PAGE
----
Looking Forward in Hope and Despair: Critical Perspectives on Utopia and Dystopia in Philosophy and the Arts, April

April 14, 2021 - April 16, 2021

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University of St. Gallen
Södertörn University


University of Pardubice
University of Pardubice
University of Pardubice
Universität Stuttgart
Jawaharlal Nehru University

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Looking Forward in Hope and Despair:
Perspectives on Utopia and Dystopia in Philosophy and the Arts

In a time of growing inequalities, re-emerging fascist regimes, climate collapse, and now the recent pandemic of COVID-19, an increasing number of people nonetheless turn to dystopian fiction to get their escapism fix. Albert Camus’ La Peste sold out in bookstores all over the world only a couple of weeks after the pandemic started. Meanwhile, Slavoj Žižek has already written a book on the current pandemic as a possible catalyst for the resurrection of a new communism. It seems as if the drastic events and changes which our global community has undergone in the recent years have stimulated both the arts and philosophical writings which grapple with visions of the future, and this in turn calls for critical attention to the ways in which these visions are forged and engaged with.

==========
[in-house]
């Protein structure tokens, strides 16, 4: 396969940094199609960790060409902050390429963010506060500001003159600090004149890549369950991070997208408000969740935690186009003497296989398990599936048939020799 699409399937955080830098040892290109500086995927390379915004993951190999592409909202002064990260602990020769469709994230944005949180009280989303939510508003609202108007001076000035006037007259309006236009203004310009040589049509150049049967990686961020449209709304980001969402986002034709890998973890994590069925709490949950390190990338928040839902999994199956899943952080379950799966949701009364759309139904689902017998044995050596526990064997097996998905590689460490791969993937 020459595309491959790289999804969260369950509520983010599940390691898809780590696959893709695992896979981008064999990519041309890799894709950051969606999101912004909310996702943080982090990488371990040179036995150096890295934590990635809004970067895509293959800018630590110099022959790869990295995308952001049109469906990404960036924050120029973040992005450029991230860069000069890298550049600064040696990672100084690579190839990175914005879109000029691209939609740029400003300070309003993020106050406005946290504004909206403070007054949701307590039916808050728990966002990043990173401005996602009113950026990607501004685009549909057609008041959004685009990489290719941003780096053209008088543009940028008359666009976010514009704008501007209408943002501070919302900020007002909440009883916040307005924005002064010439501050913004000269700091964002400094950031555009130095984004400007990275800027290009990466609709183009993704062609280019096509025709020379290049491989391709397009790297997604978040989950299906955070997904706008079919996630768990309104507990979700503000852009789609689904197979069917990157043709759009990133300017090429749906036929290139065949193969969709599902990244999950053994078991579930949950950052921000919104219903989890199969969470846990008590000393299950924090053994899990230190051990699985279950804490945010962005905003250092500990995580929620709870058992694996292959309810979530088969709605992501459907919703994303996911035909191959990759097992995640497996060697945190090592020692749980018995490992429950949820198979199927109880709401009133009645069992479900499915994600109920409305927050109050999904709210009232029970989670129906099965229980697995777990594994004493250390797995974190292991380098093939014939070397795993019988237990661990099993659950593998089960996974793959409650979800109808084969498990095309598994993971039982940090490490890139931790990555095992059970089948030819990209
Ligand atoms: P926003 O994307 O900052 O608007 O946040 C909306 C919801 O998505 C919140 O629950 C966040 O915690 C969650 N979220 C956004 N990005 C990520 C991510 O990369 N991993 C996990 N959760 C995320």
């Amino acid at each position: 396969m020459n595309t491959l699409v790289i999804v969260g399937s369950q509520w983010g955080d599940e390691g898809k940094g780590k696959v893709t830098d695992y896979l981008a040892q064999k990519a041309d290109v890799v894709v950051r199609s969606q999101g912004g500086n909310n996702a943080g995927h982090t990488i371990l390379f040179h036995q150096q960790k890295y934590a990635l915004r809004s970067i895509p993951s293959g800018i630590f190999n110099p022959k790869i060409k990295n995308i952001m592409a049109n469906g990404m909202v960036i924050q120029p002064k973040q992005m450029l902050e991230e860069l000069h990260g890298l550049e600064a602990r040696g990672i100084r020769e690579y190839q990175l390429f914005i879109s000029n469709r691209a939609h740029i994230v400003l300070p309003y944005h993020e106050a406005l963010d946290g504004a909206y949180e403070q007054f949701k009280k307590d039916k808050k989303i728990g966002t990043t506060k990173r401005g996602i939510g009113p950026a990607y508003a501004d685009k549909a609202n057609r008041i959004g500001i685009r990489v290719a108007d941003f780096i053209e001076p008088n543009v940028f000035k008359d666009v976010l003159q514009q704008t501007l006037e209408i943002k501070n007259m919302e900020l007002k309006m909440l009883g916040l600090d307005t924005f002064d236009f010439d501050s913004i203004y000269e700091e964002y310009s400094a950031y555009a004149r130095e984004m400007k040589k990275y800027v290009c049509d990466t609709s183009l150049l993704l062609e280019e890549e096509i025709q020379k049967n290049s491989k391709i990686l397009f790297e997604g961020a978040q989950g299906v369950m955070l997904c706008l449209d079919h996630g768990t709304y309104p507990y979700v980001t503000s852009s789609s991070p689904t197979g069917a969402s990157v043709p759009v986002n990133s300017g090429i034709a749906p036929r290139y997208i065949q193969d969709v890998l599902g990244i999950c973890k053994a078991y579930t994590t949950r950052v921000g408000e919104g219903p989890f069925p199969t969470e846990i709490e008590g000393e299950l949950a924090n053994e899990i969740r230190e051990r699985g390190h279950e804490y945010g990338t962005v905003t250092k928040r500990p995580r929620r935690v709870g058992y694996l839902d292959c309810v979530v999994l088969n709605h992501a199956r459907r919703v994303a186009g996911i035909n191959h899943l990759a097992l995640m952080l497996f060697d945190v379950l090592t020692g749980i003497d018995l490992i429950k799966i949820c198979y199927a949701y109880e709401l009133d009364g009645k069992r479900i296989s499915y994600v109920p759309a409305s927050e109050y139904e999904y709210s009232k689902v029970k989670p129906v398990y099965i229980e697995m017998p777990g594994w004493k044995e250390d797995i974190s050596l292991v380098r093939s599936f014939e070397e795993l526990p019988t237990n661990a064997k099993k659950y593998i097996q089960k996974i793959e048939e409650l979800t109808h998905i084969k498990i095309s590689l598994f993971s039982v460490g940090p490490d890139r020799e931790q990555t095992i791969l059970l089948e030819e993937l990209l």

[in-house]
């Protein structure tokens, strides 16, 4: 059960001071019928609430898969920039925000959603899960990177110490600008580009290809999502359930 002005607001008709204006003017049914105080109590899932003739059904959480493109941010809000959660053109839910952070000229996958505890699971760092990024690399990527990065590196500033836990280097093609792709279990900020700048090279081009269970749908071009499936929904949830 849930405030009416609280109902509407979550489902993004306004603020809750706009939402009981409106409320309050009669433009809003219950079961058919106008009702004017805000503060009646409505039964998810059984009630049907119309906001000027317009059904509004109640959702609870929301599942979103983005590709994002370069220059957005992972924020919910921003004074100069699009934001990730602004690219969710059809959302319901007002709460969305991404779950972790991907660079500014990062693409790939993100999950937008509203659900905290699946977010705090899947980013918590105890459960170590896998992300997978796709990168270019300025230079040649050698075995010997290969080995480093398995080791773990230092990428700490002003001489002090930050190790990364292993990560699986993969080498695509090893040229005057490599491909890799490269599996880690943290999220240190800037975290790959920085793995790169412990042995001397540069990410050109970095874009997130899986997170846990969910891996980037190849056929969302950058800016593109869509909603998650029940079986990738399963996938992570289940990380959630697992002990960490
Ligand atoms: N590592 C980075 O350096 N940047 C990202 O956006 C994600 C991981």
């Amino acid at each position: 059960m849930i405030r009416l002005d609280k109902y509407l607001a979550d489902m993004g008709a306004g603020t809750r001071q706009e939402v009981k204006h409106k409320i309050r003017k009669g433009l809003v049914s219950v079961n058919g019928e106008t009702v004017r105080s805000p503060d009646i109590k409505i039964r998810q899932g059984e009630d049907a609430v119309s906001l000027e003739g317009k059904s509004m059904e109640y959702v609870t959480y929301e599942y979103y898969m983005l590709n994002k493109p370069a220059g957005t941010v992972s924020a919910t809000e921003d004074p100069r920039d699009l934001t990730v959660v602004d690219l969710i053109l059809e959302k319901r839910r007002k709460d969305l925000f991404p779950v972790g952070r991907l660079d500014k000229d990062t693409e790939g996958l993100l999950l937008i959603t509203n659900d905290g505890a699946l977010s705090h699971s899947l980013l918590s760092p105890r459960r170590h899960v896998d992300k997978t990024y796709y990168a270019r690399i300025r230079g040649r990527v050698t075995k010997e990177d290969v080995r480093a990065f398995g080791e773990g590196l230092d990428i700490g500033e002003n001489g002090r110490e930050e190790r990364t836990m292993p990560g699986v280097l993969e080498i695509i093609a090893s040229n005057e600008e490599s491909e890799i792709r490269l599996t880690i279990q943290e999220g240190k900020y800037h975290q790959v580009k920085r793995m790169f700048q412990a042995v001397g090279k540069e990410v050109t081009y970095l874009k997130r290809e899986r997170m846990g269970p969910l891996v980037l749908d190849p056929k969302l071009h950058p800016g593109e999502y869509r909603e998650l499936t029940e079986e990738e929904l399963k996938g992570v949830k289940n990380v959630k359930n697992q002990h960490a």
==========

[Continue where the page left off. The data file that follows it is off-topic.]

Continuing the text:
This interdisciplinary PhD conference is open to all scholars interested in exploring a variety of questions, such as:

What do we mean by the concepts Utopia and Dystopia? What does it say about our imagination, political and otherwise, that we are drawn to depictions of something even worse in states of crisis? Why is the history of philosophy rich in imaginings of ideal states, whereas this seems to have gone out of fashion today? How do the narratives and tropes of dystopia and utopia shape, challenge, or undermine our understanding of what critical, normative, creative, and/or deconstructive thinking should be like? How do moods like hope, despair, cynicism, or peppiness (ambivalence) affect our philosophical approaches? What does it entail to read a dystopian or utopian work of fiction in relation to the state of the world, and what does it mean to read the world as utopian or dystopian? Do concepts such as ‘pandemia’ change through events like the recent global spread of the coronavirus, that is, when what has been mere dystopia becomes reality? And, last but not least: Can – or should – philosophy itself even attempt to contribute to the forging of visions of a better world or should it leave this task to the arts while confining itself to conceptual analysis and/or criticism?

Suggested research areas or possible subtopics also include: 

  • Imagination (of Futures) in Art and Philosophy
  • Ideal Societies in the History and Future of Philosophy
  • Disaster Capitalism
  • Apocalypse as Escapism
  • Political Approaches to Fiction
  • Simulacra and the Boundaries of Reality
  • Reality for Sale: Populism, Power, and Media
  • The Language of Propaganda in Times of Crises
  • Definitions of Fiction(s)
  • Can Cruelty be Depicted in Utopia?
  • Pessimism and Optimism in the Philosophical Voice
  • Who Needs a Philosopher in a Crisis? 
  • Is Universal Basic Income Utopian?
  • Pandemics, Panopticon, Pandemonium

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April 1, 2021, 5:00am CET

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4 people are attending:

University of Pardubice
University of Pardubice
and 2 more.

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Baliuag University

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